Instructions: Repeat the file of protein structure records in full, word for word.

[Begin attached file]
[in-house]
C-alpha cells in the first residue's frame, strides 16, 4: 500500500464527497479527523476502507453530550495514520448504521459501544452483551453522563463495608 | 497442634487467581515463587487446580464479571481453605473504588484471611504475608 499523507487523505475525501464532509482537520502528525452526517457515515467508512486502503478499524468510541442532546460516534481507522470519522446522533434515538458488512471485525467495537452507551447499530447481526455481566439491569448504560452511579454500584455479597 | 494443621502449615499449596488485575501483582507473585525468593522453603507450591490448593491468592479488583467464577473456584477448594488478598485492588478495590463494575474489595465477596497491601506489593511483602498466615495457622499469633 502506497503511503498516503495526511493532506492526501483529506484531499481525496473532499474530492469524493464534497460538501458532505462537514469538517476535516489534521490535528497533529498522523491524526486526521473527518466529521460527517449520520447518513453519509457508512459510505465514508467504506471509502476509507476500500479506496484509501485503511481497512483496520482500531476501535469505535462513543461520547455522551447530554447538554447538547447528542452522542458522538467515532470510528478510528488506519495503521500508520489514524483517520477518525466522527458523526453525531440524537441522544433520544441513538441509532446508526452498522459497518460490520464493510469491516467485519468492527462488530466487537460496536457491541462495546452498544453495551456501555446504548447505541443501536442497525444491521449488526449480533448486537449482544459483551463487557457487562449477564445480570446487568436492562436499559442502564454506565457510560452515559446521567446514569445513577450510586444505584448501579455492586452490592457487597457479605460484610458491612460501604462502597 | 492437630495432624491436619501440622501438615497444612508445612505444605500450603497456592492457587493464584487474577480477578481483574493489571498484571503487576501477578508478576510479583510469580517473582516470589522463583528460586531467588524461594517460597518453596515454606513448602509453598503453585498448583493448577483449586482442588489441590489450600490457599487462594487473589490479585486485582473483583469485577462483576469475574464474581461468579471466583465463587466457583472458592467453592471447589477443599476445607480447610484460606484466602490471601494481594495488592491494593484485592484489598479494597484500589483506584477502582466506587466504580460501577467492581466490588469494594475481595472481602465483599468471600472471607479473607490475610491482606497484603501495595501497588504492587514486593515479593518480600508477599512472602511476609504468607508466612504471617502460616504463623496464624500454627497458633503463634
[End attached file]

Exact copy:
[in-house]
C-alpha cells in the first residue's frame, strides 16, 4: 500500500464527497479527523476502507453530550495514520448504521459501544452483551453522563463495608 | 497442634487467581515463587487446580464479571481453605473504588484471611504475608 499523507487523505475525501464532509482537520502528525452526517457515515467508512486502503478499524468510541442532546460516534481507522470519522446522533434515538458488512471485525467495537452507551447499530447481526455481566439491569448504560452511579454500584455479597 | 494443621502449615499449596488485575501483582507473585525468593522453603507450591490448593491468592479488583467464577473456584477448594488478598485492588478495590463494575474489595465477596497491601506489593511483602498466615495457622499469633 502506497503511503498516503495526511493532506492526501483529506484531499481525496473532499474530492469524493464534497460538501458532505462537514469538517476535516489534521490535528497533529498522523491524526486526521473527518466529521460527517449520520447518513453519509457508512459510505465514508467504506471509502476509507476500500479506496484509501485503511481497512483496520482500531476501535469505535462513543461520547455522551447530554447538554447538547447528542452522542458522538467515532470510528478510528488506519495503521500508520489514524483517520477518525466522527458523526453525531440524537441522544433520544441513538441509532446508526452498522459497518460490520464493510469491516467485519468492527462488530466487537460496536457491541462495546452498544453495551456501555446504548447505541443501536442497525444491521449488526449480533448486537449482544459483551463487557457487562449477564445480570446487568436492562436499559442502564454506565457510560452515559446521567446514569445513577450510586444505584448501579455492586452490592457487597457479605460484610458491612460501604462502597 | 492437630495432624491436619501440622501438615497444612508445612505444605500450603497456592492457587493464584487474577480477578481483574493489571498484571503487576501477578508478576510479583510469580517473582516470589522463583528460586531467588524461594517460597518453596515454606513448602509453598503453585498448583493448577483449586482442588489441590489450600490457599487462594487473589490479585486485582473483583469485577462483576469475574464474581461468579471466583465463587466457583472458592467453592471447589477443599476445607480447610484460606484466602490471601494481594495488592491494593484485592484489598479494597484500589483506584477502582466506587466504580460501577467492581466490588469494594475481595472481602465483599468471600472471607479473607490475610491482606497484603501495595501497588504492587514486593515479593518480600508477599512472602511476609504468607508466612504471617502460616504463623496464624500454627497458633503463634